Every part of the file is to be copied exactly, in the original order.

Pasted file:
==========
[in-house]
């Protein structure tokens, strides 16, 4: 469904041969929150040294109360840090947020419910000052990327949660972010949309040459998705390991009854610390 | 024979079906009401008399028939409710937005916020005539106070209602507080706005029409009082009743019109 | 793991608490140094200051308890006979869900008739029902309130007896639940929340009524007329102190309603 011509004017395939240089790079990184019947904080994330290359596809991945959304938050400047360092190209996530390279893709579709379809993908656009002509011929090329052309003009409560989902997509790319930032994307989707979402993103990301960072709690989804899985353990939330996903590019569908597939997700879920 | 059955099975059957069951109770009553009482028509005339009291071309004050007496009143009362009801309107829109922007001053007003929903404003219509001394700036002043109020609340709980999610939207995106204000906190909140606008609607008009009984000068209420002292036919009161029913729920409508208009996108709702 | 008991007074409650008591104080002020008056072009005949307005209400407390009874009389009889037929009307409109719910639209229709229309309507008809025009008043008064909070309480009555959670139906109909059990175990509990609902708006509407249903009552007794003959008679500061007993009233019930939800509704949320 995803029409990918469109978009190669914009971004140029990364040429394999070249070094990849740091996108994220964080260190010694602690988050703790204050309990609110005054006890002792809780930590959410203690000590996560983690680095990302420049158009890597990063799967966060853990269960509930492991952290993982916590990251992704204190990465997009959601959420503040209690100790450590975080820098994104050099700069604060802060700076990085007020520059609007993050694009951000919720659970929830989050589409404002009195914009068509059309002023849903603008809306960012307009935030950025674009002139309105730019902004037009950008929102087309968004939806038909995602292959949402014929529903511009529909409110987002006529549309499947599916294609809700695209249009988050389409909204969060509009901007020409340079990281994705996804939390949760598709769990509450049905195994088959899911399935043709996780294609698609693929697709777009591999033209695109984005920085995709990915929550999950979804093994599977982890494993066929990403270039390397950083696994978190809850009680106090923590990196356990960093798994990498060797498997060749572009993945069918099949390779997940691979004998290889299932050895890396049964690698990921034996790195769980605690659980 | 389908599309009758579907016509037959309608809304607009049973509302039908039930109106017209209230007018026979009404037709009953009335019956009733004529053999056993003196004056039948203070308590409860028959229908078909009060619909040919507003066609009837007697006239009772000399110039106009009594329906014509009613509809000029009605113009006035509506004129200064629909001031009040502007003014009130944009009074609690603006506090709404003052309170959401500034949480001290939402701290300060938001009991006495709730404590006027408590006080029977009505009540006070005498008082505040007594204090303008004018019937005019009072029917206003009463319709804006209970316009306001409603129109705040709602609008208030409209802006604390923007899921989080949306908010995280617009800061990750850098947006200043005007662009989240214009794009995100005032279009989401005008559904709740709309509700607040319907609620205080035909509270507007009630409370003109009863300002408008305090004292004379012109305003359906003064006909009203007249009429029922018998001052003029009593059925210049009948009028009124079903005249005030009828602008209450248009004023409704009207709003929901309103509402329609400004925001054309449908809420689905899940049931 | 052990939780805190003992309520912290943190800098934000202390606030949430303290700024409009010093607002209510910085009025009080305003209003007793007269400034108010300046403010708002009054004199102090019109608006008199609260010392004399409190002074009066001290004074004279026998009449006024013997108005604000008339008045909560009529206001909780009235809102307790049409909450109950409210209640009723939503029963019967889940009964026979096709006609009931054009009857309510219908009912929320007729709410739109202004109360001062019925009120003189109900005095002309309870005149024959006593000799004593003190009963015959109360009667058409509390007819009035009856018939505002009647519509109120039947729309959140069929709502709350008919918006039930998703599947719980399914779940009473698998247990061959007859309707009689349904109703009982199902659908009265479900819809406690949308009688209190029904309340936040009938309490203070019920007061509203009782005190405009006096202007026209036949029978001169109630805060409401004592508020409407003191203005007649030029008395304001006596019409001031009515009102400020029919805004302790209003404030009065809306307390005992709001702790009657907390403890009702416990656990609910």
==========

[in-house]
């Protein structure tokens, strides 16, 4: 469904041969929150040294109360840090947020419910000052990327949660972010949309040459998705390991009854610390 | 024979079906009401008399028939409710937005916020005539106070209602507080706005029409009082009743019109 | 793991608490140094200051308890006979869900008739029902309130007896639940929340009524007329102190309603 011509004017395939240089790079990184019947904080994330290359596809991945959304938050400047360092190209996530390279893709579709379809993908656009002509011929090329052309003009409560989902997509790319930032994307989707979402993103990301960072709690989804899985353990939330996903590019569908597939997700879920 | 059955099975059957069951109770009553009482028509005339009291071309004050007496009143009362009801309107829109922007001053007003929903404003219509001394700036002043109020609340709980999610939207995106204000906190909140606008609607008009009984000068209420002292036919009161029913729920409508208009996108709702 | 008991007074409650008591104080002020008056072009005949307005209400407390009874009389009889037929009307409109719910639209229709229309309507008809025009008043008064909070309480009555959670139906109909059990175990509990609902708006509407249903009552007794003959008679500061007993009233019930939800509704949320 995803029409990918469109978009190669914009971004140029990364040429394999070249070094990849740091996108994220964080260190010694602690988050703790204050309990609110005054006890002792809780930590959410203690000590996560983690680095990302420049158009890597990063799967966060853990269960509930492991952290993982916590990251992704204190990465997009959601959420503040209690100790450590975080820098994104050099700069604060802060700076990085007020520059609007993050694009951000919720659970929830989050589409404002009195914009068509059309002023849903603008809306960012307009935030950025674009002139309105730019902004037009950008929102087309968004939806038909995602292959949402014929529903511009529909409110987002006529549309499947599916294609809700695209249009988050389409909204969060509009901007020409340079990281994705996804939390949760598709769990509450049905195994088959899911399935043709996780294609698609693929697709777009591999033209695109984005920085995709990915929550999950979804093994599977982890494993066929990403270039390397950083696994978190809850009680106090923590990196356990960093798994990498060797498997060749572009993945069918099949390779997940691979004998290889299932050895890396049964690698990921034996790195769980605690659980 | 389908599309009758579907016509037959309608809304607009049973509302039908039930109106017209209230007018026979009404037709009953009335019956009733004529053999056993003196004056039948203070308590409860028959229908078909009060619909040919507003066609009837007697006239009772000399110039106009009594329906014509009613509809000029009605113009006035509506004129200064629909001031009040502007003014009130944009009074609690603006506090709404003052309170959401500034949480001290939402701290300060938001009991006495709730404590006027408590006080029977009505009540006070005498008082505040007594204090303008004018019937005019009072029917206003009463319709804006209970316009306001409603129109705040709602609008208030409209802006604390923007899921989080949306908010995280617009800061990750850098947006200043005007662009989240214009794009995100005032279009989401005008559904709740709309509700607040319907609620205080035909509270507007009630409370003109009863300002408008305090004292004379012109305003359906003064006909009203007249009429029922018998001052003029009593059925210049009948009028009124079903005249005030009828602008209450248009004023409704009207709003929901309103509402329609400004925001054309449908809420689905899940049931 | 052990939780805190003992309520912290943190800098934000202390606030949430303290700024409009010093607002209510910085009025009080305003209003007793007269400034108010300046403010708002009054004199102090019109608006008199609260010392004399409190002074009066001290004074004279026998009449006024013997108005604000008339008045909560009529206001909780009235809102307790049409909450109950409210209640009723939503029963019967889940009964026979096709006609009931054009009857309510219908009912929320007729709410739109202004109360001062019925009120003189109900005095002309309870005149024959006593000799004593003190009963015959109360009667058409509390007819009035009856018939505002009647519509109120039947729309959140069929709502709350008919918006039930998703599947719980399914779940009473698998247990061959007859309707009689349904109703009982199902659908009265479900819809406690949308009688209190029904309340936040009938309490203070019920007061509203009782005190405009006096202007026209036949029978001169109630805060409401004592508020409407003191203005007649030029008395304001006596019409001031009515009102400020029919805004302790209003404030009065809306307390005992709001702790009657907390403890009702416990656990609910």